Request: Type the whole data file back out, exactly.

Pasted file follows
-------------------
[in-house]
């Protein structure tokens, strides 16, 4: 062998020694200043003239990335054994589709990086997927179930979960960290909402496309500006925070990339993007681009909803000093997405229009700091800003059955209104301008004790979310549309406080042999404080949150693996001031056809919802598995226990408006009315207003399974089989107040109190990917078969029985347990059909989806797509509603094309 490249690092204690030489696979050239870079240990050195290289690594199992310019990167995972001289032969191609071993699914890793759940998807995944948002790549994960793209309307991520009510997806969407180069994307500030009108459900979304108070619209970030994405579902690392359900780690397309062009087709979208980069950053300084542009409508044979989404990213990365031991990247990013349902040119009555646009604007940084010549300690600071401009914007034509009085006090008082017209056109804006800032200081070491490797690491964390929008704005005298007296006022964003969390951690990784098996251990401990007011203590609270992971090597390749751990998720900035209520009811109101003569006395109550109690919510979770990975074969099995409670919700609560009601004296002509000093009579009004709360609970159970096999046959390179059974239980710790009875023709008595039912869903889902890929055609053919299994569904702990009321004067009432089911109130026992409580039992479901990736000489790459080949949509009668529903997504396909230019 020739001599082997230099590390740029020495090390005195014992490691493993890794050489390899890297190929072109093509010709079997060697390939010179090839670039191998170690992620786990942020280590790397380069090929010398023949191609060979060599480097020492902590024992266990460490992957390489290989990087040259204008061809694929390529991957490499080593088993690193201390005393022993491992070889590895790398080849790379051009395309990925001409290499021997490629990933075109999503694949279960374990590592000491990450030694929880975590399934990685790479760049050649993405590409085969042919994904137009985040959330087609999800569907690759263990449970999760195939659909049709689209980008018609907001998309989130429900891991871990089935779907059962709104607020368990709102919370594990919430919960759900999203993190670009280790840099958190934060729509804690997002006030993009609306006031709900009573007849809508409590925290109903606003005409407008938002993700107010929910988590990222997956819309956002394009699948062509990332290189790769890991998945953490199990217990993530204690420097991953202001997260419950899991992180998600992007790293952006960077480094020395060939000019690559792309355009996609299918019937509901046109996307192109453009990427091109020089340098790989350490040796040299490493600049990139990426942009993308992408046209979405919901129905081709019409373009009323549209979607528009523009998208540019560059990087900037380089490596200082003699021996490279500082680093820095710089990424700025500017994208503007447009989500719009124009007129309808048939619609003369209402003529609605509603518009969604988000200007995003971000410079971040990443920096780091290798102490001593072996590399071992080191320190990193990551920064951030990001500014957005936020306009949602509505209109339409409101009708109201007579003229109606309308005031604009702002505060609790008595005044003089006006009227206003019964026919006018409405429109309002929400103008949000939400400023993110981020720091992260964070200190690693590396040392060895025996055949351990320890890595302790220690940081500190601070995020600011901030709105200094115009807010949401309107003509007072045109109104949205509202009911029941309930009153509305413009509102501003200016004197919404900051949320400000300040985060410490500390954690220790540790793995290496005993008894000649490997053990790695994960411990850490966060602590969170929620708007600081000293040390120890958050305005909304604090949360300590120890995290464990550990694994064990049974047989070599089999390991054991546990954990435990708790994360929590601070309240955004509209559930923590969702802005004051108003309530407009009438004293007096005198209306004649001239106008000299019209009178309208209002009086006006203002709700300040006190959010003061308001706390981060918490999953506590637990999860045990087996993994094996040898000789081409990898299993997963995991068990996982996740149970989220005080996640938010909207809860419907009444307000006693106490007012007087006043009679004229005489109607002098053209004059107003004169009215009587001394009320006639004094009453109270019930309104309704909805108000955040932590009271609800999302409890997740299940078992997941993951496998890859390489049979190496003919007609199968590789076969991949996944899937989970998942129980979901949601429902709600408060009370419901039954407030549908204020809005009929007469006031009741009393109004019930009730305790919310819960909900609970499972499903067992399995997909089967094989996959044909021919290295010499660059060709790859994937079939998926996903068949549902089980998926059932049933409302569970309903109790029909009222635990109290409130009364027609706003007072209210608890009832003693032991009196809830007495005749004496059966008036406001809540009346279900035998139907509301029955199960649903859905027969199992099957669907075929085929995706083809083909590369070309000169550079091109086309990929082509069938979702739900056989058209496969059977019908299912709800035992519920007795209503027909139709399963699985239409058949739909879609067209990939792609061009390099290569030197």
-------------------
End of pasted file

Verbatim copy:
[in-house]
């Protein structure tokens, strides 16, 4: 062998020694200043003239990335054994589709990086997927179930979960960290909402496309500006925070990339993007681009909803000093997405229009700091800003059955209104301008004790979310549309406080042999404080949150693996001031056809919802598995226990408006009315207003399974089989107040109190990917078969029985347990059909989806797509509603094309 490249690092204690030489696979050239870079240990050195290289690594199992310019990167995972001289032969191609071993699914890793759940998807995944948002790549994960793209309307991520009510997806969407180069994307500030009108459900979304108070619209970030994405579902690392359900780690397309062009087709979208980069950053300084542009409508044979989404990213990365031991990247990013349902040119009555646009604007940084010549300690600071401009914007034509009085006090008082017209056109804006800032200081070491490797690491964390929008704005005298007296006022964003969390951690990784098996251990401990007011203590609270992971090597390749751990998720900035209520009811109101003569006395109550109690919510979770990975074969099995409670919700609560009601004296002509000093009579009004709360609970159970096999046959390179059974239980710790009875023709008595039912869903889902890929055609053919299994569904702990009321004067009432089911109130026992409580039992479901990736000489790459080949949509009668529903997504396909230019 020739001599082997230099590390740029020495090390005195014992490691493993890794050489390899890297190929072109093509010709079997060697390939010179090839670039191998170690992620786990942020280590790397380069090929010398023949191609060979060599480097020492902590024992266990460490992957390489290989990087040259204008061809694929390529991957490499080593088993690193201390005393022993491992070889590895790398080849790379051009395309990925001409290499021997490629990933075109999503694949279960374990590592000491990450030694929880975590399934990685790479760049050649993405590409085969042919994904137009985040959330087609999800569907690759263990449970999760195939659909049709689209980008018609907001998309989130429900891991871990089935779907059962709104607020368990709102919370594990919430919960759900999203993190670009280790840099958190934060729509804690997002006030993009609306006031709900009573007849809508409590925290109903606003005409407008938002993700107010929910988590990222997956819309956002394009699948062509990332290189790769890991998945953490199990217990993530204690420097991953202001997260419950899991992180998600992007790293952006960077480094020395060939000019690559792309355009996609299918019937509901046109996307192109453009990427091109020089340098790989350490040796040299490493600049990139990426942009993308992408046209979405919901129905081709019409373009009323549209979607528009523009998208540019560059990087900037380089490596200082003699021996490279500082680093820095710089990424700025500017994208503007447009989500719009124009007129309808048939619609003369209402003529609605509603518009969604988000200007995003971000410079971040990443920096780091290798102490001593072996590399071992080191320190990193990551920064951030990001500014957005936020306009949602509505209109339409409101009708109201007579003229109606309308005031604009702002505060609790008595005044003089006006009227206003019964026919006018409405429109309002929400103008949000939400400023993110981020720091992260964070200190690693590396040392060895025996055949351990320890890595302790220690940081500190601070995020600011901030709105200094115009807010949401309107003509007072045109109104949205509202009911029941309930009153509305413009509102501003200016004197919404900051949320400000300040985060410490500390954690220790540790793995290496005993008894000649490997053990790695994960411990850490966060602590969170929620708007600081000293040390120890958050305005909304604090949360300590120890995290464990550990694994064990049974047989070599089999390991054991546990954990435990708790994360929590601070309240955004509209559930923590969702802005004051108003309530407009009438004293007096005198209306004649001239106008000299019209009178309208209002009086006006203002709700300040006190959010003061308001706390981060918490999953506590637990999860045990087996993994094996040898000789081409990898299993997963995991068990996982996740149970989220005080996640938010909207809860419907009444307000006693106490007012007087006043009679004229005489109607002098053209004059107003004169009215009587001394009320006639004094009453109270019930309104309704909805108000955040932590009271609800999302409890997740299940078992997941993951496998890859390489049979190496003919007609199968590789076969991949996944899937989970998942129980979901949601429902709600408060009370419901039954407030549908204020809005009929007469006031009741009393109004019930009730305790919310819960909900609970499972499903067992399995997909089967094989996959044909021919290295010499660059060709790859994937079939998926996903068949549902089980998926059932049933409302569970309903109790029909009222635990109290409130009364027609706003007072209210608890009832003693032991009196809830007495005749004496059966008036406001809540009346279900035998139907509301029955199960649903859905027969199992099957669907075929085929995706083809083909590369070309000169550079091109086309990929082509069938979702739900056989058209496969059977019908299912709800035992519920007795209503027909139709399963699985239409058949739909879609067209990939792609061009390099290569030197």